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Meet the Right-Wing Bankrollers Behind High Court Challenges to the Voting Rights Act and Affirmative Action

Ed Blum and the Bradley Foundation are one for two this term. They'll be back.

Photo Credit: Jerric Ramos/


The Milwaukee-based Bradley Foundation is one-for-two in legal challenges to civil rights and racial equality this term, with the U.S. Supreme Court striking down a key provision of the Voting Rights Act of 1965 in one case bankrolled by Bradley, and in another, remanding an affirmative action case to a lower court, turning back the Bradley-backed challenge. The cases represent the latest in the Bradley Foundation's long-term effort to dismantle the gains of the civil rights era.

In the 5-4 decision in Shelby County v. Holder, the Court effectively struck down the heart of the Voting Rights Act, which had required states with a history of legalized racial discrimination to get pre-approval from the federal government before making changes to either voting laws or procedures. One day earlier, in Fisher v. University of Texas, the Court punted on a challenge to affirmative action, sending the case back to a lower court rather than outright prohibiting the consideration of race in college admissions.

The challenges to both the Voting Rights Act and university affirmative action programs were organized by the same activist, who has acknowledged that he receives funding from the  Bradley Foundation -- a Milwaukee-based funder of right-wing causes that has long targeted racial equity.

Same Group and Donors Behind Fisher and Shelby County Cases

The group that brought both challenges is the Project on Fair Representation, a legal defense fund dedicated to reversing race-based legal protections and whose website says it devotes “all of its efforts to influencing jurisprudence, public policy, and public attitudes regarding race and ethnicity.” The Project was founded and led by one person, Ed Blum, who coordinated the challenges in both the Fisher and Shelby County cases.

Blum has likened his role in high-profile litigation to "Yenta the matchmaker." "I find the plaintiff, I find the lawyer, and I put them together, and then I worry about it for four years," he  said.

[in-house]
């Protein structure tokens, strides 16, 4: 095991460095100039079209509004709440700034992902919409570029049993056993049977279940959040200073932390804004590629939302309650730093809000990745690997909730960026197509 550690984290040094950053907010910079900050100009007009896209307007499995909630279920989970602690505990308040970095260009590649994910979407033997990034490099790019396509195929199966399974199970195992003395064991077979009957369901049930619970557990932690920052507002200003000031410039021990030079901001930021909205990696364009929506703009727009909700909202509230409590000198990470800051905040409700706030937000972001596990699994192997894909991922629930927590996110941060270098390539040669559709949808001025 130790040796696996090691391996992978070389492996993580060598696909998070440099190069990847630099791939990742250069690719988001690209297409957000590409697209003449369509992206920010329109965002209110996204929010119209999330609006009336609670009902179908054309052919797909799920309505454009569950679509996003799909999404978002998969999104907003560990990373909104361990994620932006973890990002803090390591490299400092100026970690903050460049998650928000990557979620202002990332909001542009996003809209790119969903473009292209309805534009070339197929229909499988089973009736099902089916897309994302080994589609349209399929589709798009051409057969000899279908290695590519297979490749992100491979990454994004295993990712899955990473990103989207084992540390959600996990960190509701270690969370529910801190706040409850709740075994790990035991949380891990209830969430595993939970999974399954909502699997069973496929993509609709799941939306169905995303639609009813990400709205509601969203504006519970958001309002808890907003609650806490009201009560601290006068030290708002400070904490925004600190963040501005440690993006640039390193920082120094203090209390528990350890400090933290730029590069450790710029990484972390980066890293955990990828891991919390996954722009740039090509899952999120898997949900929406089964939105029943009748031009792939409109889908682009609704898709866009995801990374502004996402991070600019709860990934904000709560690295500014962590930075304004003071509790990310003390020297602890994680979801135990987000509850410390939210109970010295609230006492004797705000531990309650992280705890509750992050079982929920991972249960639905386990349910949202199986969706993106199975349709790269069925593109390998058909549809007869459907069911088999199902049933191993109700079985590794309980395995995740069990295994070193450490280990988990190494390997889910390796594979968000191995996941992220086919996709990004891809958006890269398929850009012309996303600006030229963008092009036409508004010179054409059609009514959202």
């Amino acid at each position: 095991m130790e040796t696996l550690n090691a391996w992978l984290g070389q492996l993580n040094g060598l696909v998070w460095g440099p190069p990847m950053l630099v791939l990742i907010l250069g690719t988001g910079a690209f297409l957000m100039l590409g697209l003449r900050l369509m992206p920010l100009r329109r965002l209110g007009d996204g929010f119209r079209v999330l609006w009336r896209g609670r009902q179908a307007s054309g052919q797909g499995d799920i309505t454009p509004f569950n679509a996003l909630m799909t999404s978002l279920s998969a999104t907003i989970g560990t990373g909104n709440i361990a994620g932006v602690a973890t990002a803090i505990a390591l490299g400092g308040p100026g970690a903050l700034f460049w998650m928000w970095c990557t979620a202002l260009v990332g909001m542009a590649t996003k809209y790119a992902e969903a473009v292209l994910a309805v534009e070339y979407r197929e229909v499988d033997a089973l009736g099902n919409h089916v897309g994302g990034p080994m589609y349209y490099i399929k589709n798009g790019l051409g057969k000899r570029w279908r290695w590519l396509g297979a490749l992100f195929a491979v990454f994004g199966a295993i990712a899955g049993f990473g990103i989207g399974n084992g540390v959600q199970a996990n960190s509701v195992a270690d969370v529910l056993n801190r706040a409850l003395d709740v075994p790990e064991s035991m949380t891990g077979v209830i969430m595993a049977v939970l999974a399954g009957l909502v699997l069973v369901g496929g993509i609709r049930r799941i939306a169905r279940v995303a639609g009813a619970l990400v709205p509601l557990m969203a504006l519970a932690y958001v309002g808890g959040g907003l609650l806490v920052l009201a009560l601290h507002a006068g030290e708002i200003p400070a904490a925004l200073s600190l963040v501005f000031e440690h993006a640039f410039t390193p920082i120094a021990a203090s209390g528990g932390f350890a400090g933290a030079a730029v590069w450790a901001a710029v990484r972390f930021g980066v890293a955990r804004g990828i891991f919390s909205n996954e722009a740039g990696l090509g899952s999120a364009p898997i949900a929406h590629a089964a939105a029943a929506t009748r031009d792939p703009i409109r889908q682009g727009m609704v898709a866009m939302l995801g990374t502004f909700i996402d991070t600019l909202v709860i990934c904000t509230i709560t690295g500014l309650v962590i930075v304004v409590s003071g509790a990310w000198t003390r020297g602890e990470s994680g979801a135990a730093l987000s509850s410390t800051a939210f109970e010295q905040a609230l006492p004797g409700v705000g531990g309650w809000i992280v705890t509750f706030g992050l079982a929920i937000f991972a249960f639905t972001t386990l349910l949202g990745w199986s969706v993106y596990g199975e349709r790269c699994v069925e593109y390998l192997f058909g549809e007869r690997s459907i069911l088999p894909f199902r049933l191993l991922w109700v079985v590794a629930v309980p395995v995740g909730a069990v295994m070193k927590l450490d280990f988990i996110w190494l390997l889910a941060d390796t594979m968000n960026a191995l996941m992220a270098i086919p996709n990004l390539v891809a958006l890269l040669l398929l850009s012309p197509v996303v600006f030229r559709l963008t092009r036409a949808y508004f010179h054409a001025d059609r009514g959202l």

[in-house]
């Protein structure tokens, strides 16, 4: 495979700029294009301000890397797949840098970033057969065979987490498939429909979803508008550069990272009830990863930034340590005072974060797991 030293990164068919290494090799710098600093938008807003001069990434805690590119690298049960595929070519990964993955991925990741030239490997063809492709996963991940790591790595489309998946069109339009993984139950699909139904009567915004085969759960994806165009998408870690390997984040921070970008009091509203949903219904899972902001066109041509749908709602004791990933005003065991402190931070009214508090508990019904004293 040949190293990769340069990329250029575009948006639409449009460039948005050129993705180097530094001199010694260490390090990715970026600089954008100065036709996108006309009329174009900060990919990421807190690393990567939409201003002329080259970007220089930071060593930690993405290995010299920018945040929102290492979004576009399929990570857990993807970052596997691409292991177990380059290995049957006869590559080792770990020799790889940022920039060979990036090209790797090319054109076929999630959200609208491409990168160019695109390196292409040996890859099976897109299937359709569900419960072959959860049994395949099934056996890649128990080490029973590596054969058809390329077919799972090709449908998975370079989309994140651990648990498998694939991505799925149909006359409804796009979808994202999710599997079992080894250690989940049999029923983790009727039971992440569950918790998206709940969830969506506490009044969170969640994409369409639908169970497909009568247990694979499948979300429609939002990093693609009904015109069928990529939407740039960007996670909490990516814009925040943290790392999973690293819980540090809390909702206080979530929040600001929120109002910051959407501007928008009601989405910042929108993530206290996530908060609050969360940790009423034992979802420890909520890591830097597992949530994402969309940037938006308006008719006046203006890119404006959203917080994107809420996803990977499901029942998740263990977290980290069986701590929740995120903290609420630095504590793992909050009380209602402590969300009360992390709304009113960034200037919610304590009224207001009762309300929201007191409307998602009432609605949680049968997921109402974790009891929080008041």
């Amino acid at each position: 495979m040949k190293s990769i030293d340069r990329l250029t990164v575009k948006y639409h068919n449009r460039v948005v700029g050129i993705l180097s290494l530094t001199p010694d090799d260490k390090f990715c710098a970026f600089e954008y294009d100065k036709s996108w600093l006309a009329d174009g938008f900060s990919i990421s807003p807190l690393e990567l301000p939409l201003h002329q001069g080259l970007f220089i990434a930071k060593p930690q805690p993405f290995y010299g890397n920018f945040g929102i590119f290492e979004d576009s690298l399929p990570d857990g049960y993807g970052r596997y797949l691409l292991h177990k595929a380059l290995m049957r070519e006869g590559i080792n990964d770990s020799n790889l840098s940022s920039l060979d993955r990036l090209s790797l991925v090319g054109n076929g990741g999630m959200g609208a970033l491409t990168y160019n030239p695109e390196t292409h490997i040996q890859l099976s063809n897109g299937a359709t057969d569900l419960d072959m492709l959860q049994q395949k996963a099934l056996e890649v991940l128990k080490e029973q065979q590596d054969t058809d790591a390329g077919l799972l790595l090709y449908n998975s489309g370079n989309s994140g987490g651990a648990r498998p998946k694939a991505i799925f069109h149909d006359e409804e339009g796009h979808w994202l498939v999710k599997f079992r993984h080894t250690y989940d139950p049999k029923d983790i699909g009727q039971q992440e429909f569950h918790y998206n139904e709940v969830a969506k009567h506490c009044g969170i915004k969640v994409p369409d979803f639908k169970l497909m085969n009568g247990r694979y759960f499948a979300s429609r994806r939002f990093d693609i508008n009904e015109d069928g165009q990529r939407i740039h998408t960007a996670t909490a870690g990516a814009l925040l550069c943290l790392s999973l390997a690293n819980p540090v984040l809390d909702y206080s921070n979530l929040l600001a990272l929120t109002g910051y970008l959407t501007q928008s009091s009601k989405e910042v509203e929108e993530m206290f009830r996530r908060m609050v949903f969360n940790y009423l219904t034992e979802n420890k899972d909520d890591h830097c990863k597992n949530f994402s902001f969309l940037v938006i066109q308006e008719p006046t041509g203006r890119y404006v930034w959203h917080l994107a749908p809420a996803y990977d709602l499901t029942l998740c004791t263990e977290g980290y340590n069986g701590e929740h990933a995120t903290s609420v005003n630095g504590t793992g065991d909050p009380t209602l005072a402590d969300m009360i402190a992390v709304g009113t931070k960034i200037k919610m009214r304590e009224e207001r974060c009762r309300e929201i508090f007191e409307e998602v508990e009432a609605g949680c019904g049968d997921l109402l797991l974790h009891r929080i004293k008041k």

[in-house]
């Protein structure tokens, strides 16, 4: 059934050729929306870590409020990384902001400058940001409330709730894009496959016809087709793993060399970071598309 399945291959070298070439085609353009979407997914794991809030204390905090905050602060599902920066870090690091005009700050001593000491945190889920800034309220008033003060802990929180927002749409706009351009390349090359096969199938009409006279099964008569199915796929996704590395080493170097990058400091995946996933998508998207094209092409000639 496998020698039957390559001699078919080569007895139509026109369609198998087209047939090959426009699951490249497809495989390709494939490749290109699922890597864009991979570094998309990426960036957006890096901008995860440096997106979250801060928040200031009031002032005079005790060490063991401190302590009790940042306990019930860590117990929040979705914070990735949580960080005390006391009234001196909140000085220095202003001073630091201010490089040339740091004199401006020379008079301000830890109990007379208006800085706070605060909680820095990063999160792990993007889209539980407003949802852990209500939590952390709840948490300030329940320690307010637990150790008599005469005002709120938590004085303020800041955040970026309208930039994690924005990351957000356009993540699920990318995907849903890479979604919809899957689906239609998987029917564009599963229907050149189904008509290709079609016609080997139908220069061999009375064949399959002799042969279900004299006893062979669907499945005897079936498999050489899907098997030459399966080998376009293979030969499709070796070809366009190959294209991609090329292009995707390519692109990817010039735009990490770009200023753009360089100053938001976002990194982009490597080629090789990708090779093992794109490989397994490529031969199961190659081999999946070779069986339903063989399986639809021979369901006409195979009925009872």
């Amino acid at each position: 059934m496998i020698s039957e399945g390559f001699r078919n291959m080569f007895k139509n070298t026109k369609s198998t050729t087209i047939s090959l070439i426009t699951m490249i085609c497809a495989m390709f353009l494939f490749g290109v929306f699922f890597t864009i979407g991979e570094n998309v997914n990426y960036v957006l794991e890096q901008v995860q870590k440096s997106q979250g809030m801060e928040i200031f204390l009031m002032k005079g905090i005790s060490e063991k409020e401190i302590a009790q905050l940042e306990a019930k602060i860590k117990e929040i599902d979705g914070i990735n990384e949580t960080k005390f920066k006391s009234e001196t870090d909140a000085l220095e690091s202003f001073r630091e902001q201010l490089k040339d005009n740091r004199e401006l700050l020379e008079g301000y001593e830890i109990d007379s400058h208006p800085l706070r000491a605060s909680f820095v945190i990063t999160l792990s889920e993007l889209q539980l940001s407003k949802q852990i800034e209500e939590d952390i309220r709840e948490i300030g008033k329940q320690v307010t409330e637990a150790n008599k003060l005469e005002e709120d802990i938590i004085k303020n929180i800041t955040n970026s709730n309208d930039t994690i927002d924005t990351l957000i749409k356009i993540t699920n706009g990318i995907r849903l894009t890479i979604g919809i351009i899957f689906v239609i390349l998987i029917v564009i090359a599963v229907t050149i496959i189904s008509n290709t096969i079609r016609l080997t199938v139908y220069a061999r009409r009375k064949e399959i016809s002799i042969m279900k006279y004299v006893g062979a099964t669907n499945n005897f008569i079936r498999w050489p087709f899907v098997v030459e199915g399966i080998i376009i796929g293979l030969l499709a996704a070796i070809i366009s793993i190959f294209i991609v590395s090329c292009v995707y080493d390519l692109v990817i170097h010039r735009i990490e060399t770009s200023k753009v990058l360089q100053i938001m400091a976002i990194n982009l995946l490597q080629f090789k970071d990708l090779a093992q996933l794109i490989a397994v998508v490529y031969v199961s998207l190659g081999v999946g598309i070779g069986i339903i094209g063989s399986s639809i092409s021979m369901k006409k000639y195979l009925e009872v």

Blum urged Shelby County, Alabama, to bring its Section 5 challenge after the Department of Justice blocked its effort to dilute the voting power of its growing African-American population. He also connected with Abigail Fisher, a white student who was denied admission to the University of Texas at Austin and claimed it was because of her race. Blum was also behind the last Voting Rights Act challenge to make it to the Supreme Court, Northwest Austin Municipal Utility District No. 1 v. Holder.

The Project on Fair Representation covered the legal fees in both the Shelby County and Fisher cases using funds filtered through the secretive Donors Trust, which has been  described as a "Dark Money ATM" since it stealthily funnels money from the Kochs, Bradley and other funders to organizations in the right-wing network.

Typically, the identity of Donors Trust funders remain secret, but  two of Blum's donors have been revealed: the Milwaukee-based Bradley Foundation, which gave at least $100,000 to bankroll Blum's latest legal challenges, and the Searle Freedom Trust, which for years has funded the Project on Fair Representation.

Bradley, which is headed by Wisconsin Governor Scott Walker's campaign chair Michael Grebe, hands out $30 million in grants each year, and its support of Blum's group is only one example of its long-term effort to roll-back both voting rights and affirmative action.

With Bradley-Funded Challenge, Court Eviscerates Voting Rights Act

"Our country has changed, and while any racial discrimination in voting is too much, Congress must ensure that the legislation it passes to remedy that problem speaks to current conditions," Roberts wrote in the Shelby County case, joined by four other conservative justices. "African- American voter turnout has come to exceed white voter turnout in five of the six States originally covered by §5 [of the Act], with a gap in the sixth State of less than one half of one percent."